Soon the street begins to look bright with gay ribbons, white ducks, and gold lace, sported by many a jolly young waterman, some of them looking a trifle shy and uncomfortable in their finery; but this wears off so soon as they take their seats in the boat, and are supported by their comrades. The little coxswains, dressed like glorified middies and resplendent admirals, hold in their hands, like shy débutantes, the huge bouquets which it is the tradition for the captain of their boat to give them. There are many ways of trying to look unconcerned in a novel and striking dress in the public street, and few manage to do it successfully. Even the old hands find that long ribbons hanging down over the right ear will press themselves on the attention and sometimes tickle, and the eye instinctively wanders downward past the gaudy shirt to see if the trousers hang right over the buckled shoes, and the hand strays furtively up to feel if the tie is straight. But once at the Brocas and all thought of dress vanishes, for they settle down in their places like experienced oarsmen. It was not till about 1877 that the custom was adopted of sending the Eight as a separate crew in the procession of boats, but it has since been rightly discarded, because the final representative crew which is to row at Henley is not, and never can be, fixed so early in the rowing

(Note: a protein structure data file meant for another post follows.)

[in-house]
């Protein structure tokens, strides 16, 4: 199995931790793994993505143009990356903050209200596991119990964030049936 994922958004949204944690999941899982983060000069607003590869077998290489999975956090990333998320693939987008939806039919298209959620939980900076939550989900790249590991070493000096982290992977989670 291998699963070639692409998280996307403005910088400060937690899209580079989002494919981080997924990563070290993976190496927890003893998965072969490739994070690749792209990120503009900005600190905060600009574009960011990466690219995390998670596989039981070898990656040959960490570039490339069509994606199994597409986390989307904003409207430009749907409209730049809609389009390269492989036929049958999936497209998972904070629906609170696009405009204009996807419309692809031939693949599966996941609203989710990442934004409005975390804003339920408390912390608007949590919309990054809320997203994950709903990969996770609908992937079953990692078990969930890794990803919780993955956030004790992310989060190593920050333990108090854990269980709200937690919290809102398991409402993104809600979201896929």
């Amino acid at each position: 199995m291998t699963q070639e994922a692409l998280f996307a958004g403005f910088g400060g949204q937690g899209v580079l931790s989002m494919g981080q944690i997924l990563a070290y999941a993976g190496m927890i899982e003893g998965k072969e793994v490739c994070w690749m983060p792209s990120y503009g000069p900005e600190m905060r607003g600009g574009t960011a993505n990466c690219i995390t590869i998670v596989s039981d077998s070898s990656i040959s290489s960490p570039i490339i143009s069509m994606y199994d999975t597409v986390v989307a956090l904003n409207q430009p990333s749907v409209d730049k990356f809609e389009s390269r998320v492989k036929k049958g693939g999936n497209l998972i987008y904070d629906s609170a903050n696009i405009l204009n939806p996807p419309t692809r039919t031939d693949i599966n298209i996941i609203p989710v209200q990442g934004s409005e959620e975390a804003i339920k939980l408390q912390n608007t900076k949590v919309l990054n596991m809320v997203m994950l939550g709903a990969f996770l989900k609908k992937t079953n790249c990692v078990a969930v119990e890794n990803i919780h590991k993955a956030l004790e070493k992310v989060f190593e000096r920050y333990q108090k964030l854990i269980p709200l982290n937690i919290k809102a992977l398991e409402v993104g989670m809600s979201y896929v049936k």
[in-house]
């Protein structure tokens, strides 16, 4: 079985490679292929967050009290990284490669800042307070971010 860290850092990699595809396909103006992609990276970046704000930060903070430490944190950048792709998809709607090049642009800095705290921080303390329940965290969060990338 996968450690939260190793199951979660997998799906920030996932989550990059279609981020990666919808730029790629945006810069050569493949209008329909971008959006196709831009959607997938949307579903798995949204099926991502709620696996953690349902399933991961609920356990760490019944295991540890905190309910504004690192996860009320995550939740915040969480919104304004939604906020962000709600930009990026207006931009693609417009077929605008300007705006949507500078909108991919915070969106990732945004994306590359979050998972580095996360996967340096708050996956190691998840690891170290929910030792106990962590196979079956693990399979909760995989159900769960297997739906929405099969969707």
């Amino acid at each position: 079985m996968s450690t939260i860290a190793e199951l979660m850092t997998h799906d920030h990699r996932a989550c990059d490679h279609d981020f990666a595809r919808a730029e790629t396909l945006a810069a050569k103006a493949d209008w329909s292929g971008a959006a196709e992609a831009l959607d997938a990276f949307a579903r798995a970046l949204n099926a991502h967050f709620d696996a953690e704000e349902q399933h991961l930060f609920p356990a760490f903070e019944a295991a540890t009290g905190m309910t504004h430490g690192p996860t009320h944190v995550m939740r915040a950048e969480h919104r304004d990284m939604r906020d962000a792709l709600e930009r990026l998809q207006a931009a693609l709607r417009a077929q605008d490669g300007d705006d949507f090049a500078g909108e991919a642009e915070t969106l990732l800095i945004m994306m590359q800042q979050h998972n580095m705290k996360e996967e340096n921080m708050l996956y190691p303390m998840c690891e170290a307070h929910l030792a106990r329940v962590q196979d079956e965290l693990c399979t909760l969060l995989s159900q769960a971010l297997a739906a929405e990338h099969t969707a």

It is curious that an eight-oar should be the permanent type for boat racing, for we never hear of a six-oar or a twelve-oar being built. Probably experiments have been tried in that direction, and the old type of craft proved the best ; but I cannot help thinking that a race at Henley between ten

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oars or twelve oars would prove an imposing affair, and it might be interesting to see if they would prove faster than eight oars.